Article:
Salt Lake City snatched 40 lunches from hungry students and threw them away because their meal cards weren’t paid up. Sadly, other schools do the same.
Picture this. School-age children with rumbling tummies move their styrofoam trays in an orderly lunch line. It’s Tuesday, and at Uintah Elementary School in Salt Lake City that means one thing for excited youngsters: pizza day. Students fill their trays with deep-dish pepperoni slices and napa salad and head to the lunch lady for checkout.That’s when tragedy struck for about 40 of Utah’s smallest residents, according toThe Salt Lake Tribune. If a student’s lunch money account wasn’t paid up, the cafeteria workers were instructed to confiscate the child’s lunch. Because of sanitary issues the lunch couldn’t be given to another student, so it was thrown away instead, while a hungry child watched.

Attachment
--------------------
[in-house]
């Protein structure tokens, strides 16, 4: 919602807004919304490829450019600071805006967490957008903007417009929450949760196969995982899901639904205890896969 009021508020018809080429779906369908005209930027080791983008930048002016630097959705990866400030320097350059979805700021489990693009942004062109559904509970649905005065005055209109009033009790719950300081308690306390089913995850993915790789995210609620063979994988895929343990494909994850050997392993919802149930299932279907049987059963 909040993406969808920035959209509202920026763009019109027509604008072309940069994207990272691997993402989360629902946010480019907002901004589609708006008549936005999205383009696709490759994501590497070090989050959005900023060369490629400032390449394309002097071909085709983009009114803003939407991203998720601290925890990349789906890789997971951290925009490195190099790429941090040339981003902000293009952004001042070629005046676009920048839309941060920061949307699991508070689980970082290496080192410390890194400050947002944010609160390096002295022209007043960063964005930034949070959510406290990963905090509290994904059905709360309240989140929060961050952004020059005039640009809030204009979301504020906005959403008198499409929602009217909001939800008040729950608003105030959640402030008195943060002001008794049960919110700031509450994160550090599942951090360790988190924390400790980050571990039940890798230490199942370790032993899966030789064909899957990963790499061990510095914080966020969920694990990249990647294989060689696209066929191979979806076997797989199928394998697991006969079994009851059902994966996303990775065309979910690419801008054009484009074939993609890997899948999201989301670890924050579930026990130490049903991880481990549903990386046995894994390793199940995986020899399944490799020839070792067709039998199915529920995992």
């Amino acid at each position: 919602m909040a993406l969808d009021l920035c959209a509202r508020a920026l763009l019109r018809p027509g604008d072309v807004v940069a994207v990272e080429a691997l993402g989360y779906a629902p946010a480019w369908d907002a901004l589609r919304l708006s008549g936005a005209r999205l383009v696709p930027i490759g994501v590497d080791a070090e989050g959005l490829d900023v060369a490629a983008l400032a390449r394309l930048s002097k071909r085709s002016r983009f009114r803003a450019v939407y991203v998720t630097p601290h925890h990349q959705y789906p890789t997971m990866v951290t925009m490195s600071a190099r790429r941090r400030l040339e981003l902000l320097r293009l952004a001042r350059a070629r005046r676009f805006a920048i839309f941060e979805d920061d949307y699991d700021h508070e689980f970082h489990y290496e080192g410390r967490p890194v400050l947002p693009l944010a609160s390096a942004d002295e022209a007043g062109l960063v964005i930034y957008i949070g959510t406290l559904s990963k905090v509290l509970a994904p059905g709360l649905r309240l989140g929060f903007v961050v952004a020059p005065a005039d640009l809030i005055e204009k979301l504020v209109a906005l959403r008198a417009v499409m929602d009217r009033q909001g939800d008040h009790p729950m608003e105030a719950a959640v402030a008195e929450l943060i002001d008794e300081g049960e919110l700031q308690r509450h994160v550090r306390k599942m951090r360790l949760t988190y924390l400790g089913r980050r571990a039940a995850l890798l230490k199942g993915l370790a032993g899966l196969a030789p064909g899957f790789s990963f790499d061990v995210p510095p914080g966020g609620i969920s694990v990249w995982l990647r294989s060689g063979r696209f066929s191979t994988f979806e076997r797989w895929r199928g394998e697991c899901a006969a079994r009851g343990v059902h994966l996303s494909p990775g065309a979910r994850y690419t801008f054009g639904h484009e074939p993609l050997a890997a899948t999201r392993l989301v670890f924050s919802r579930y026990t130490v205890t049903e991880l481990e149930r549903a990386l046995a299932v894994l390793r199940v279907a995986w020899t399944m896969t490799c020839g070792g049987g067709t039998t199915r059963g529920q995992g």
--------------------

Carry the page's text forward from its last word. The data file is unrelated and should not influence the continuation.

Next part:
The child was then sent on his or her way, with a piece of fruit and a carton of milk.
The problem that the district-imposed hunger strike was meant to fix was a “large number of students” with zero or negative balances in the accounts that kids use to purchase the $2.00 lunches. Staff began a campaign to call parents to settle up, but not all the calls had been made by lunchtime and for those kids, it was tough luck.
The Utah lunch line story has gone viral, and for good reason—it’s almost inconceivable. In what world does this begin to make sense? Just how much could a parent owe that would warrant embarrassing and basically, starving, small children? And why would you punish a child for the transgressions of his parent?
Parents described the incident as “traumatic and humiliating” for their kids. Lunch ladies were reportedly in tears being forced carry out a directive that goes against the entire purpose of their work.